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CBP Officers Bust Three Body Carriers with Ecstasy and Cocaine

By buseman, Sep 3, 2010 | |
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5/5,
  1. buseman
    El Paso, Texas - U.S. Customs and Border Protection (CBP) officers working at the El Paso port of entry made an ecstasy seizure on Friday evening and a cocaine seizure on Saturday.

    In both cases the drugs were hidden on the bodies of the violators. In addition to the body carrier busts, CBP officers working at El Paso area ports of entry made five narcotic seizures over the weekend.

    CBP officers at the Bridge of the Americas discovered a tape wrapped bundle containing over 2000 Ecstasy pills on a pedestrian's body.

    We are proud of our officers who work tirelessly in apprehending all types of criminals. While smugglers come up with creative ways to conceal drugs, our officers finds ways to locate the contraband, said Bill Molaski, CBP El Paso port director.

    The Friday ecstasy seizure was made at 7:10 p.m. when a 22-year-old male applied for entry to the United States via the pedestrian lanes at the Bridge of the Americas International crossing.

    A CBP officer working at the primary inspection station noticed an unexplained bulge in the groin area of the man and initiated an inspection. The CBP officer found a bundle hidden in the groin area of the man.

    A further examination revealed that the tape wrapped bundle contained pills. CBP officers tested the pills and received a positive match for ecstasy. A total of 2,017 pills were found.

    CBP officers at the port arrested the driver, Adrian Gutierrez, of El Paso, Texas. He was turned over to U.S. Immigration and Customs Enforcement special agents to face federal charges including importation of a controlled substance and possession with intent to distribute a controlled substance.

    He was booked into the El Paso County Jail where he is being held without bond.

    The Saturday cocaine seizure was made in the vehicular inspection area of the Ysleta International crossing at 9:37 a.m.

    A CBP officer at the primary inspection booth noticed inconsistencies in the statements from the driver and passengers of a 2009 Toyota Camry.

    The vehicle was escorted to a secondary inspection area for an intensive inspection. CBP officers discovered bundles strapped around the abdomen area of the front seat passenger (three bundles) and the legs of the rear seat passenger (two bundles).

    The contents of the five bundles tested positive for cocaine with a total weight of 12.36 pounds.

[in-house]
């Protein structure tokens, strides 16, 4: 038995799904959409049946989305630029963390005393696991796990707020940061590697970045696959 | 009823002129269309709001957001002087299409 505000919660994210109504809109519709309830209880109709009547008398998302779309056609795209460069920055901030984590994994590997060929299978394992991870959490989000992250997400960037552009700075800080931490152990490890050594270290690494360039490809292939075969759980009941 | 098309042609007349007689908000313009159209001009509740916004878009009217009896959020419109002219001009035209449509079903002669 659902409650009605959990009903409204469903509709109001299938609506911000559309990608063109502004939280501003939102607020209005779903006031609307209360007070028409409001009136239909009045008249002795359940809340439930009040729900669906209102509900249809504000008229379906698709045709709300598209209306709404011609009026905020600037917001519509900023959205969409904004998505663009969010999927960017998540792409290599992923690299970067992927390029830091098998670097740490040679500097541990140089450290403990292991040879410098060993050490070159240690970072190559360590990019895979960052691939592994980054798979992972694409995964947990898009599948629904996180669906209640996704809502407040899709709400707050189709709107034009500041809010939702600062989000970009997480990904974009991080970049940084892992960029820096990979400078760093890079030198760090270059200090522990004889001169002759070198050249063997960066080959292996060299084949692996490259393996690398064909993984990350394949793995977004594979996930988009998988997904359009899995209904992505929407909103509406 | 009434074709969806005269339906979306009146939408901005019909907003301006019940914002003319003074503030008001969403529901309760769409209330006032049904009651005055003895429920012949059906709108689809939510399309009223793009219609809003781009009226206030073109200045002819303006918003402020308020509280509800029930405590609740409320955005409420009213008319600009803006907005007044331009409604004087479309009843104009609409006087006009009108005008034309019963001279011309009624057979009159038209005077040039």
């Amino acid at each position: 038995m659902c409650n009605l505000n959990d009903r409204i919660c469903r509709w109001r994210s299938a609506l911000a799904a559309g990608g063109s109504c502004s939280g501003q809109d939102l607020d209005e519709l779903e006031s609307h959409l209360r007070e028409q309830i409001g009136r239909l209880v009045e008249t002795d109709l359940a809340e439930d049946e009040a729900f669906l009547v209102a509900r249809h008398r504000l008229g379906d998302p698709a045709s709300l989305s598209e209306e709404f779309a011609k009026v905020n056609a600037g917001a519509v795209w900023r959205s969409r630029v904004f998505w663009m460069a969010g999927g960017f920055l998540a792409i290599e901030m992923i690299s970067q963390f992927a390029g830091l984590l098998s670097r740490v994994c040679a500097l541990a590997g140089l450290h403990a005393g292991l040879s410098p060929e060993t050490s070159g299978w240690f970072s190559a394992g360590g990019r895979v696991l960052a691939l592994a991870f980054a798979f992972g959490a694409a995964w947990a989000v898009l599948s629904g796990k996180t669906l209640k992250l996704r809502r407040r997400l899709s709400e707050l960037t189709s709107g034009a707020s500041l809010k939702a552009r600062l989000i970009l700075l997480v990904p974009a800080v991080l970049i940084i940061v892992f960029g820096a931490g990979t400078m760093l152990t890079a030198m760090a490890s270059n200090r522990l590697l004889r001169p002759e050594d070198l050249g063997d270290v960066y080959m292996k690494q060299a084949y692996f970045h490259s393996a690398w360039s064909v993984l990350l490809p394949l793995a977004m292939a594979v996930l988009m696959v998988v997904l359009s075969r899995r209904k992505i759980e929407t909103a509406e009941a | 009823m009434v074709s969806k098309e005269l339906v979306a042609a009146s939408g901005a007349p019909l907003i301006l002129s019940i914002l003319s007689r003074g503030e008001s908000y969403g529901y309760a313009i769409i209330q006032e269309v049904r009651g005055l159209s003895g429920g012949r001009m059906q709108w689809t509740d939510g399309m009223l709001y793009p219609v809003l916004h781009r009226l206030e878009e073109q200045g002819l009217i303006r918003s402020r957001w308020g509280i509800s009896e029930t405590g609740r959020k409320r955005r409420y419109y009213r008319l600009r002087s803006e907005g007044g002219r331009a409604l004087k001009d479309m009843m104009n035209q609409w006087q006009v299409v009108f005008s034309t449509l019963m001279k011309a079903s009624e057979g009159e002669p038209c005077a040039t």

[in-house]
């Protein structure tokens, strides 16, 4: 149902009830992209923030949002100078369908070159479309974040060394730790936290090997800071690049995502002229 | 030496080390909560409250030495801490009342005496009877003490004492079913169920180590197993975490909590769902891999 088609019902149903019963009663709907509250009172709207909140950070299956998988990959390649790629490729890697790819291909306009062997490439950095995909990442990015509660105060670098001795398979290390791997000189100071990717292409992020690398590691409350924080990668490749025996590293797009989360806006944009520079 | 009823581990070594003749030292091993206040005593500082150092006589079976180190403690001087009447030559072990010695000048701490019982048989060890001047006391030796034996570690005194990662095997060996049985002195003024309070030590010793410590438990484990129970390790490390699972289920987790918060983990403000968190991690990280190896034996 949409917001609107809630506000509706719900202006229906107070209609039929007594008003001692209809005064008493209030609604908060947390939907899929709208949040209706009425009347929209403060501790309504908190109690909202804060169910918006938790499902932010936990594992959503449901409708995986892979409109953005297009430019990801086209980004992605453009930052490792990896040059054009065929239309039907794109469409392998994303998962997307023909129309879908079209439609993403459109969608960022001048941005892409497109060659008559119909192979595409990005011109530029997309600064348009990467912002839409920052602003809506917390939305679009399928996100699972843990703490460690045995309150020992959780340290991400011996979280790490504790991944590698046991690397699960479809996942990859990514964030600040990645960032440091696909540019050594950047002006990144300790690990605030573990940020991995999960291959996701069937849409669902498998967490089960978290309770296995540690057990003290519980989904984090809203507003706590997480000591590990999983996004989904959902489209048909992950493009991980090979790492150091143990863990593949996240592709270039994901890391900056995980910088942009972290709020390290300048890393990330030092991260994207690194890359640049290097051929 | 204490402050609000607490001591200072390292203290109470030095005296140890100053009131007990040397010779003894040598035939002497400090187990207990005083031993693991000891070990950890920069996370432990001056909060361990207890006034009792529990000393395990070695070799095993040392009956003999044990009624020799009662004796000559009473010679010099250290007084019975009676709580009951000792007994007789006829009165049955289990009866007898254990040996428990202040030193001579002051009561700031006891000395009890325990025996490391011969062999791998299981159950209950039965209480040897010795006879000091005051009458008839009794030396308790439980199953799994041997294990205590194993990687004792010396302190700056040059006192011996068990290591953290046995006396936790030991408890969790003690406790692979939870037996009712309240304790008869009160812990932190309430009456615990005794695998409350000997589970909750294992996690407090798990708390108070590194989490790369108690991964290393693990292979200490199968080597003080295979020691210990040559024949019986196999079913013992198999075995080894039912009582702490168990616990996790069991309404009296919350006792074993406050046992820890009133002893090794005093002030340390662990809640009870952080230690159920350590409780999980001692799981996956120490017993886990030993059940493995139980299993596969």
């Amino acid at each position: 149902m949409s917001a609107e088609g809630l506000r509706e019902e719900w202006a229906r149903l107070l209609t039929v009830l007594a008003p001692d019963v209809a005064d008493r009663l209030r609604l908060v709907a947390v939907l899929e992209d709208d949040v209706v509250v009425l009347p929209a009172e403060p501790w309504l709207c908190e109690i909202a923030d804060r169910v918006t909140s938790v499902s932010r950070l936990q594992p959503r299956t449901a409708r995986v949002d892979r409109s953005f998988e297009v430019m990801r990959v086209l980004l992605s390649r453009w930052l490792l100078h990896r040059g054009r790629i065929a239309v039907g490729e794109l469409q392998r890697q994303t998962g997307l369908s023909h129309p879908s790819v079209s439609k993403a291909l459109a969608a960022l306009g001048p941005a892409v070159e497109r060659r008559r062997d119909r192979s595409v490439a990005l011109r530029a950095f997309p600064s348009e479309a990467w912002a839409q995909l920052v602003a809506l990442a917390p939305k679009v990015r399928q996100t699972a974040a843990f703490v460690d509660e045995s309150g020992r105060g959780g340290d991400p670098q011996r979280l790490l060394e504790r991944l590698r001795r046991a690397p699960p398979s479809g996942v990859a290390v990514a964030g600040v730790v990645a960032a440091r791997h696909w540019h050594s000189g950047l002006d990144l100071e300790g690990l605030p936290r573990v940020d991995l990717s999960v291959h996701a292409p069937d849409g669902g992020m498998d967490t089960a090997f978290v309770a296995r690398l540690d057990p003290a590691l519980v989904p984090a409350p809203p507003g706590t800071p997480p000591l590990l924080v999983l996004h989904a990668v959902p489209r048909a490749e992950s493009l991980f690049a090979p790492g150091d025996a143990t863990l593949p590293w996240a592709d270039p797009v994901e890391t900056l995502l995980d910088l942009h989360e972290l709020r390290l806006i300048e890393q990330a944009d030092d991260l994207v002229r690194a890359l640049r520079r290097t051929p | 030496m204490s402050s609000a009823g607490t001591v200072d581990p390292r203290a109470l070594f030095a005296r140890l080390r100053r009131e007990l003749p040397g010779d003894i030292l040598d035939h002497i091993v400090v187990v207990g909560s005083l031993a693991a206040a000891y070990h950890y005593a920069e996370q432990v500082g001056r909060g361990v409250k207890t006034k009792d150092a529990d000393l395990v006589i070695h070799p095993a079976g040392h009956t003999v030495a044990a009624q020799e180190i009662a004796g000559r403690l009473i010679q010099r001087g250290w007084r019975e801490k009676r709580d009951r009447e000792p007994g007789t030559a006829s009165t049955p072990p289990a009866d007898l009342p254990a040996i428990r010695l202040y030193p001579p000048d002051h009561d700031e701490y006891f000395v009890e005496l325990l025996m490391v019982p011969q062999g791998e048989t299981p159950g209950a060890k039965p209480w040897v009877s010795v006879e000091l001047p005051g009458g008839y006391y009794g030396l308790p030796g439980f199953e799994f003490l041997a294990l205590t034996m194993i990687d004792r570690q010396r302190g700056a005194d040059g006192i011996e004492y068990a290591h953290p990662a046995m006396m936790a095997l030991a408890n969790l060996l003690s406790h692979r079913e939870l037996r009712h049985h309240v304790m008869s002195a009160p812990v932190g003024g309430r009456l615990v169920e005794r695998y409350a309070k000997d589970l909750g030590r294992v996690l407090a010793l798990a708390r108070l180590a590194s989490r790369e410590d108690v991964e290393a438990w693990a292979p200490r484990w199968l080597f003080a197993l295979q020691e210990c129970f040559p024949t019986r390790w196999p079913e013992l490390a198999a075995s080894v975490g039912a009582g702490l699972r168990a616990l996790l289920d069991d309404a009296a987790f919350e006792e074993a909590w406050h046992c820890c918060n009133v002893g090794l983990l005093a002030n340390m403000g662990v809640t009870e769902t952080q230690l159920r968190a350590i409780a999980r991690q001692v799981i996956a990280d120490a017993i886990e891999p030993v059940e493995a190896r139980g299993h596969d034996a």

CBP officers at the port arrested both passengers, 40-year-old Elizabeth Avila Aguirre and 22-year-old Priscilla Garcia of El Paso, Texas and turned them over to U.S.

    Immigration and Customs Enforcement special agents to face federal charges including importation of a controlled substance and possession with intent to distribute a controlled substance.

    Both were booked into the El Paso County Jail where they are being held without bond.

    In addition to the drug seizures, CBP officers recorded 47 immigration violations at area ports for the period, including 40 intended immigrants and seven imposters.

    Intended immigrants will use a legally issued border-crossing card (laser visa) to live or work in the U.S., which is not authorized.

    They also lose their documents and are generally returned to Mexico. Imposters generally will use a legitimate entry document assigned to another person and present it as their own.

    Violators generally lose their documents, can be prosecuted and go to jail and/or are returned to Mexico.

    CBP officers working at area ports made a total of seven fugitive apprehensions.

    In addition to the drug busts, CBP officers working at ports of entry in El Paso, West Texas and New Mexico made six seizures of agricultural items.

    Violators paid $1,425 in penalties in association with the violations. Prohibited food products seized included pork tamales, apples, sugarcane, and a live cactus plant.

    CBP is responsible for securing our borders at the ports of entry. U.S. Customs and Border Protection officers’ primary mission is anti-terrorism; they screen all people, vehicles, and goods entering the United States, while facilitating the flow of legitimate trade and travel into and out of the United States.

    Their mission also includes carrying out traditional border-related responsibilities, including narcotics interdiction, enforcing immigration law, protecting the nation’s food supply and agriculture industry from pests and diseases, and enforcing trade laws.

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    Wednesday, September 01, 2010
    http://www.cbp.gov/xp/cgov/newsroom/news_releases/local/09012010_2.xml

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